A full public inquiry into the Covid-19 pandemic must be set up without delay - Andrew Vine

AMID remembrance of the lost, there is something else that today’s anniversary of lockdown demands – a proper accounting of how this crisis has been handled and the mistakes made.

Prime Minister Boris Johnson prepares to receive the first dose of AstraZeneca vaccine administered by nurse and Clinical Pod Lead, Lily Harrington at Westminster Bridge Vaccination Centre at St Thomas' Hospital in London. Picture: Aaron Chown/PA.

There must be no more delay or prevarication over a full public inquiry into Covid-19, nor lame excuses that now is not the time to take an unflinching look at what happened and why. Now is exactly the right time for an inquiry to be set up. At this moment of reflection, the memory of those who have died deserves no less.

Those who grieve for them deserve answers. So do those who have survived Covid, some with long-term health problems as a result. The NHS and care staff who worked themselves to exhaustion need to know why our country was hit so hard by the pandemic. Lessons need to be learned, not just about how Britain handled all that has happened, but for how it copes with a resurgence of the virus, perhaps with new, even deadlier strains, or another pandemic. That will only happen as a result of an inquiry that probes every aspect of this crisis.

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If it results in the destruction of careers, then so be it. There are hundreds of thousands of people across the country whose livelihoods have been destroyed, and they are yet another group that deserves and demands to know why.

The Government’s refusal to establish an inquiry, or even give a timeline for when it might happen, grows increasingly absurd because we already know so much. No event since the Second World War has been chronicled so comprehensively and minutely as the Covid crisis. We know an immense amount about the inner workings of the Government, the decisions that were taken – and the failures to take decisions.

One book, Failures of State, published earlier this month, presents a convincingly detailed account of chaos within the Government at key moments. Ministers are giving off-the-record briefings about what went on inside 10 Downing Street as the crisis deepened. Accounts by doctors and nurses are giving chilling insights into an NHS on the verge of being overwhelmed.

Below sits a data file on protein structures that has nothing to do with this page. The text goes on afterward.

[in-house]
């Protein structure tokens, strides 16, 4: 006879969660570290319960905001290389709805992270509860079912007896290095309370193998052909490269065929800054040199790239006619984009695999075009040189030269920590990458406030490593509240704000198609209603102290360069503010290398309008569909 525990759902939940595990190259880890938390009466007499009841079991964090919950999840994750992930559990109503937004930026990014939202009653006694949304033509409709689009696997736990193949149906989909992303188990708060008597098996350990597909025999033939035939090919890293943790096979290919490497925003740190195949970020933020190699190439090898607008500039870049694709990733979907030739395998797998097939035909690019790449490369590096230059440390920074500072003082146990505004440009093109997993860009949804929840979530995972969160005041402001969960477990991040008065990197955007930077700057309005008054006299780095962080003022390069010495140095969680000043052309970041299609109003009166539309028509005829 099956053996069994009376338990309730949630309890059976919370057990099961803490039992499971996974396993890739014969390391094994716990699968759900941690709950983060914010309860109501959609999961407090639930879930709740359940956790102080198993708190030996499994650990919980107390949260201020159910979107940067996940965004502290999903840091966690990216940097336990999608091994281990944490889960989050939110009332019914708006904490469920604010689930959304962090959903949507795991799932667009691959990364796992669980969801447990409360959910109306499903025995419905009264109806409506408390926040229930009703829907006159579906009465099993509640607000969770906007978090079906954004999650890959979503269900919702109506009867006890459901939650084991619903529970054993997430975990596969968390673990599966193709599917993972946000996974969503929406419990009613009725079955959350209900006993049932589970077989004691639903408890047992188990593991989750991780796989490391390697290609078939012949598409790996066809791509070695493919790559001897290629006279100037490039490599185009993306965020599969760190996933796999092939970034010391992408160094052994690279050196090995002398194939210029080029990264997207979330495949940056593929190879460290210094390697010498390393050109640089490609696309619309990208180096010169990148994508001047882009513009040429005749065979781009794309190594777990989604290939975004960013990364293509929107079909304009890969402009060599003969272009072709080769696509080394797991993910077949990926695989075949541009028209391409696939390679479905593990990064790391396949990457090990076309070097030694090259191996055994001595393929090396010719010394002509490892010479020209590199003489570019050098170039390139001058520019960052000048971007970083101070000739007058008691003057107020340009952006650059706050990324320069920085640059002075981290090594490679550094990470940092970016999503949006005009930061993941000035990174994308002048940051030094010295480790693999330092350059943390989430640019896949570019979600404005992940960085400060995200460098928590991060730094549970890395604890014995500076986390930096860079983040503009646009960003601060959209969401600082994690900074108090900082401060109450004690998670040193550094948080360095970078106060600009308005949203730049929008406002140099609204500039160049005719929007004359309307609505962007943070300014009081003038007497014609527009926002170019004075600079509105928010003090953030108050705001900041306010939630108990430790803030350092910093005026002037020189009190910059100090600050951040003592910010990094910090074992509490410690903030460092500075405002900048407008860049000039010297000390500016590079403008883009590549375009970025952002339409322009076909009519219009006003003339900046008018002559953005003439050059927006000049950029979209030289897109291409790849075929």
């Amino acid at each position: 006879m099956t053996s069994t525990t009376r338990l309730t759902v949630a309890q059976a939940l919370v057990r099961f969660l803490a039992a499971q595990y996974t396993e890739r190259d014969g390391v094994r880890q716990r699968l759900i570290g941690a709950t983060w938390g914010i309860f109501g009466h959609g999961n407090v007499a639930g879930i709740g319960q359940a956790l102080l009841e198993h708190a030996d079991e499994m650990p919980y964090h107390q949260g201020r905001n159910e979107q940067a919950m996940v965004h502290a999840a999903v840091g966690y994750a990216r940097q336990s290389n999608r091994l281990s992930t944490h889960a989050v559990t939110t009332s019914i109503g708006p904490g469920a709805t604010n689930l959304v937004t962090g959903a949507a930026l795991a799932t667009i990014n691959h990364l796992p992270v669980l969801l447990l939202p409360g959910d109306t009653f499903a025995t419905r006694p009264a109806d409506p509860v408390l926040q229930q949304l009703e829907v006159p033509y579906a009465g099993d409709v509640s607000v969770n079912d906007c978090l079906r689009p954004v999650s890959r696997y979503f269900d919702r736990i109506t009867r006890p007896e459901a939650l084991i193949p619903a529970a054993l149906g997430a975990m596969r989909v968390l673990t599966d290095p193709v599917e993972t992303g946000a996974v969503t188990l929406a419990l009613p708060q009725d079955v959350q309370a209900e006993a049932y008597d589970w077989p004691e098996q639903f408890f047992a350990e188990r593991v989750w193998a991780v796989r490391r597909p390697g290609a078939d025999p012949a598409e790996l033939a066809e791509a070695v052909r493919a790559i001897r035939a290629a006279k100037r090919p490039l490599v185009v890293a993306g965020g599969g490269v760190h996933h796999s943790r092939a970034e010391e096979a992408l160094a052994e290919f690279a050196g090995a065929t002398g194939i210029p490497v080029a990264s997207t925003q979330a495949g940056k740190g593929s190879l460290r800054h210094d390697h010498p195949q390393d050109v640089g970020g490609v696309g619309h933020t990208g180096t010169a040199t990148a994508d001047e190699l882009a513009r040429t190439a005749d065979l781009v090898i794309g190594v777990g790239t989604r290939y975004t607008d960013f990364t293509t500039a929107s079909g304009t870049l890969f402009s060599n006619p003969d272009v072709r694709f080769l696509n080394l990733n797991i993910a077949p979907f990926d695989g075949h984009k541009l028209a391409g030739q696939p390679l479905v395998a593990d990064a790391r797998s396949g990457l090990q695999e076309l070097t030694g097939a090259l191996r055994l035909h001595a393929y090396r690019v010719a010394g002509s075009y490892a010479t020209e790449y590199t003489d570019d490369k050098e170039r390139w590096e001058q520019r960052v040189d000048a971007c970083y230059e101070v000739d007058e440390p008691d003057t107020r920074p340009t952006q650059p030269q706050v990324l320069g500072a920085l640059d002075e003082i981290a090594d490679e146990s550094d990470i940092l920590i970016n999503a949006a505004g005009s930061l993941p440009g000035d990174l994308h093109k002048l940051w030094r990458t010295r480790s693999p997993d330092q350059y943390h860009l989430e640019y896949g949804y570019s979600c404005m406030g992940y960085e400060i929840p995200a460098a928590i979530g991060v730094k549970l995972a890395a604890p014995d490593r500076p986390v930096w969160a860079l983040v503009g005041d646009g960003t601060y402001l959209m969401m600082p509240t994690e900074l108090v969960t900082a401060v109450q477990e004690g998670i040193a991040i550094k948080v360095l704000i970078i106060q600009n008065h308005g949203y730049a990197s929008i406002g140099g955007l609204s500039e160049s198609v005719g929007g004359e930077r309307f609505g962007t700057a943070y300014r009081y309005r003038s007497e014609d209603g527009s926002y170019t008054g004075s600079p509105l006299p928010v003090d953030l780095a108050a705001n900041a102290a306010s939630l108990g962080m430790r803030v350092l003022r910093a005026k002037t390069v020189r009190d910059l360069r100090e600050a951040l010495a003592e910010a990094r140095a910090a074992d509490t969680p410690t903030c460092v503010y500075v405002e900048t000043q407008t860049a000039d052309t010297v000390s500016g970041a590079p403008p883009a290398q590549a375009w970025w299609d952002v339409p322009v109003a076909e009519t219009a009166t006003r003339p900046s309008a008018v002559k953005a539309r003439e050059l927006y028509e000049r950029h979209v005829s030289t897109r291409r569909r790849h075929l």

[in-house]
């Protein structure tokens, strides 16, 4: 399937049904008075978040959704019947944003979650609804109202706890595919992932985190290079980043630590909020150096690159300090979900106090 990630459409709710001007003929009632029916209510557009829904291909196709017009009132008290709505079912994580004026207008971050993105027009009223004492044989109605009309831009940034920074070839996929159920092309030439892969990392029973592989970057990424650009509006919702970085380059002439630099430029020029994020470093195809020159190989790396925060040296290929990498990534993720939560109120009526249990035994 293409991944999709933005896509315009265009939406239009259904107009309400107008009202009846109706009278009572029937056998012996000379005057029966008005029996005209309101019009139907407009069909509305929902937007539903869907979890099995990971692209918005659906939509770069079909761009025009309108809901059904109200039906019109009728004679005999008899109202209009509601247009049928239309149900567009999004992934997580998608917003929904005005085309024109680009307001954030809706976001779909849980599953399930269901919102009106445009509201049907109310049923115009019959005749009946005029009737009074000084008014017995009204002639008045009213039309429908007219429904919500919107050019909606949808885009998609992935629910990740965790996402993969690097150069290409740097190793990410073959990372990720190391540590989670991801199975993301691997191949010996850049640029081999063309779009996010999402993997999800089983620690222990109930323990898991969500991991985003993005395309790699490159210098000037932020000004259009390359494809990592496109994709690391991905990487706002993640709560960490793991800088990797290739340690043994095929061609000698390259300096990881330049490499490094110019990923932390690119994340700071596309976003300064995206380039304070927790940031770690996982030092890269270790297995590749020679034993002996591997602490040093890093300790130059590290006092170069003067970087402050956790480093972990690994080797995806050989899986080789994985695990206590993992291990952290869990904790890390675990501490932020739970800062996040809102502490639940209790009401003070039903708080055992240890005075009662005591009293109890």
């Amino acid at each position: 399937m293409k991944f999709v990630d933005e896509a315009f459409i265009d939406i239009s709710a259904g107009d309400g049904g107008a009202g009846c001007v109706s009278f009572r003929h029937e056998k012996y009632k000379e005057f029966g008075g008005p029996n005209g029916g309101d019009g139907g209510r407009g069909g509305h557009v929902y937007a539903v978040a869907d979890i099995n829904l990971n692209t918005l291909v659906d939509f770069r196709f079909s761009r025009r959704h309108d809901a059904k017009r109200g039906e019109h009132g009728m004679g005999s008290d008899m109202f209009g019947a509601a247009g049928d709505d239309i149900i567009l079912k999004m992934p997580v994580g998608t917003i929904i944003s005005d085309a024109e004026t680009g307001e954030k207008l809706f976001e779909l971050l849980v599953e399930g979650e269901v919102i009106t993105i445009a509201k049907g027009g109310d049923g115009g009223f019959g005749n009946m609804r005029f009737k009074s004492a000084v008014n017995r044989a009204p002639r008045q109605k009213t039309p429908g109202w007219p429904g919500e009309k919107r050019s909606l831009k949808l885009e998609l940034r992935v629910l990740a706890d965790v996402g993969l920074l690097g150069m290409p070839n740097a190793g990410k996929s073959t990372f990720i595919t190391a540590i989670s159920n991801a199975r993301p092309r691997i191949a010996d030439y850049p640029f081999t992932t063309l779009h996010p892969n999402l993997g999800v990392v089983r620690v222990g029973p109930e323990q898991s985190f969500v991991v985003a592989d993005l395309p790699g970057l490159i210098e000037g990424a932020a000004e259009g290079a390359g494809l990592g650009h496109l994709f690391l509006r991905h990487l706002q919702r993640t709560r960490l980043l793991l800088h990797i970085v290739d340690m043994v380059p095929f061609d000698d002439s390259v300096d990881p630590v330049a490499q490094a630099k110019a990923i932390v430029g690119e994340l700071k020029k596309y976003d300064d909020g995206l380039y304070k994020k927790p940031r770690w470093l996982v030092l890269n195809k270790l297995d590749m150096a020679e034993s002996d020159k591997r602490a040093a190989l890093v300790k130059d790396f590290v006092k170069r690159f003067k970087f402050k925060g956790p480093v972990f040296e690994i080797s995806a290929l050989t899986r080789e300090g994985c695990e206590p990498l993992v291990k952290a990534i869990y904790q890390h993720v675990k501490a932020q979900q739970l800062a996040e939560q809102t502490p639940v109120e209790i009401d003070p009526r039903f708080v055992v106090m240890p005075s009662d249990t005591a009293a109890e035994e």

Credible research is producing uncomfortable reading, such as that from the Resolution Foundation last week, which said that delaying the winter lockdown cost 27,000 lives because clear evidence of a steep rise in cases before Christmas was not acted upon.

And crucially, the Prime Minister’s former key aide, Dominic Cummings, who was at the heart of the Government, last week spelled out to MPs what he claimed to be serious failings at the Department of Health, describing it as a “smoking ruin”.

These disparate accounts are gradually merging into a comprehensive picture of how the pandemic developed and the steps taken to combat it.

Against such a backdrop, it is disingenuous of the Government to prevaricate over establishing an inquiry with full investigative powers. The story is out, but it demands official status in order to inform the actions of this and future generations of Ministers.

Boris Johnson’s insistence that it would be wrong to set up an inquiry when efforts to combat the pandemic are continuing is a slippery attempt to delay a day of reckoning. There is never going to be a point when the Government can say, “Covid-19 is beaten – now we can have an inquiry”. All the science says that this virus is going to be with us for the foreseeable future, but hopefully on a manageable basis like winter flu.

So waiting for some undefined point in the future when there is the luxury of time for an inquiry without Covid in the background just doesn’t wash. If this pandemic has shown us anything, it is that officialdom can move at lightning speed when required.

There is no reason why a proper and thorough inquiry could not be conducted and its conclusions published within a few months. Its focus will inevitably be on a fairly limited pool of people – the Prime Minister and Cabinet, their civil servants, the scientific advisers and those in charge of the NHS.

It is fear of the consequences that is preventing a date being set. The success of the vaccination programme has boosted Mr Johnson’s popularity and image as a leader. That crashes and burns if failings are laid bare and exposure of complacency, indecision and delay at key moments are given an official inquiry’s stamp of authority.

This needs to be brought into the light, not only by the media, but by a judge-led inquiry. It is too important to be avoided or kicked down the road, both for the country’s future, and the memory of all those we mourn.